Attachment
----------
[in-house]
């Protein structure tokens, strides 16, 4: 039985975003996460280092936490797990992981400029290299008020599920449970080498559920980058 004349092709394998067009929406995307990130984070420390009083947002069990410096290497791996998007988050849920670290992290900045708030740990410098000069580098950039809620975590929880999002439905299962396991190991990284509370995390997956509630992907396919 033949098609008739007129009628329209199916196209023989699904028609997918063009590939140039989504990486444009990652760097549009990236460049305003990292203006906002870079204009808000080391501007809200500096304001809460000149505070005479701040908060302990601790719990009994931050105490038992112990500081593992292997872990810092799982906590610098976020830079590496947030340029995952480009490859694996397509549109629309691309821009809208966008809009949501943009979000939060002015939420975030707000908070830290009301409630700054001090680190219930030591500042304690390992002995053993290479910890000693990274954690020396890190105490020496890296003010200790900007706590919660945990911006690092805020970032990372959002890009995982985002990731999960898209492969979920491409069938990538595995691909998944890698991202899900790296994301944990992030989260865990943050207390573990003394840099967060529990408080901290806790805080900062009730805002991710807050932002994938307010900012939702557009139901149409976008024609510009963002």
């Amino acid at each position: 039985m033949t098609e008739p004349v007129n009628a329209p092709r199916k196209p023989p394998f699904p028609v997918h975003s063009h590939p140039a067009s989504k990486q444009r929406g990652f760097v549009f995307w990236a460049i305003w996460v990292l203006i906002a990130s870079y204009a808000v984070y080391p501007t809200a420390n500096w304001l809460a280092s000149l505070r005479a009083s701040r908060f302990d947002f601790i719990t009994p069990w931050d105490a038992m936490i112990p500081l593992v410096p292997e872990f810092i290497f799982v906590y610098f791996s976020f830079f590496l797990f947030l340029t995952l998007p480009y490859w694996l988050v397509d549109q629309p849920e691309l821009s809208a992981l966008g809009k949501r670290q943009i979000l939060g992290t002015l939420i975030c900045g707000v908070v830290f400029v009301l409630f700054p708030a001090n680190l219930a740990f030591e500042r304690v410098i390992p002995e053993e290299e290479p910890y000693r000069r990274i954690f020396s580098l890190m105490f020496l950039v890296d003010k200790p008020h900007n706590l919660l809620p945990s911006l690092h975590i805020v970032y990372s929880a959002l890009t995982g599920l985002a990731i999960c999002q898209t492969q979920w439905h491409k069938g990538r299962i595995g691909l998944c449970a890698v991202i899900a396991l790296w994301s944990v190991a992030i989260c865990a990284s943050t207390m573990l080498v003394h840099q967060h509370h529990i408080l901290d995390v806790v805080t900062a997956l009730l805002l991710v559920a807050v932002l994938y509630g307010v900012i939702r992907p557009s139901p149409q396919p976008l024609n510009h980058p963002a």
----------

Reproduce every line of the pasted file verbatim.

[in-house]
């Protein structure tokens, strides 16, 4: 039985975003996460280092936490797990992981400029290299008020599920449970080498559920980058 004349092709394998067009929406995307990130984070420390009083947002069990410096290497791996998007988050849920670290992290900045708030740990410098000069580098950039809620975590929880999002439905299962396991190991990284509370995390997956509630992907396919 033949098609008739007129009628329209199916196209023989699904028609997918063009590939140039989504990486444009990652760097549009990236460049305003990292203006906002870079204009808000080391501007809200500096304001809460000149505070005479701040908060302990601790719990009994931050105490038992112990500081593992292997872990810092799982906590610098976020830079590496947030340029995952480009490859694996397509549109629309691309821009809208966008809009949501943009979000939060002015939420975030707000908070830290009301409630700054001090680190219930030591500042304690390992002995053993290479910890000693990274954690020396890190105490020496890296003010200790900007706590919660945990911006690092805020970032990372959002890009995982985002990731999960898209492969979920491409069938990538595995691909998944890698991202899900790296994301944990992030989260865990943050207390573990003394840099967060529990408080901290806790805080900062009730805002991710807050932002994938307010900012939702557009139901149409976008024609510009963002």
């Amino acid at each position: 039985m033949t098609e008739p004349v007129n009628a329209p092709r199916k196209p023989p394998f699904p028609v997918h975003s063009h590939p140039a067009s989504k990486q444009r929406g990652f760097v549009f995307w990236a460049i305003w996460v990292l203006i906002a990130s870079y204009a808000v984070y080391p501007t809200a420390n500096w304001l809460a280092s000149l505070r005479a009083s701040r908060f302990d947002f601790i719990t009994p069990w931050d105490a038992m936490i112990p500081l593992v410096p292997e872990f810092i290497f799982v906590y610098f791996s976020f830079f590496l797990f947030l340029t995952l998007p480009y490859w694996l988050v397509d549109q629309p849920e691309l821009s809208a992981l966008g809009k949501r670290q943009i979000l939060g992290t002015l939420i975030c900045g707000v908070v830290f400029v009301l409630f700054p708030a001090n680190l219930a740990f030591e500042r304690v410098i390992p002995e053993e290299e290479p910890y000693r000069r990274i954690f020396s580098l890190m105490f020496l950039v890296d003010k200790p008020h900007n706590l919660l809620p945990s911006l690092h975590i805020v970032y990372s929880a959002l890009t995982g599920l985002a990731i999960c999002q898209t492969q979920w439905h491409k069938g990538r299962i595995g691909l998944c449970a890698v991202i899900a396991l790296w994301s944990v190991a992030i989260c865990a990284s943050t207390m573990l080498v003394h840099q967060h509370h529990i408080l901290d995390v806790v805080t900062a997956l009730l805002l991710v559920a807050v932002l994938y509630g307010v900012i939702r992907p557009s139901p149409q396919p976008l024609n510009h980058p963002a």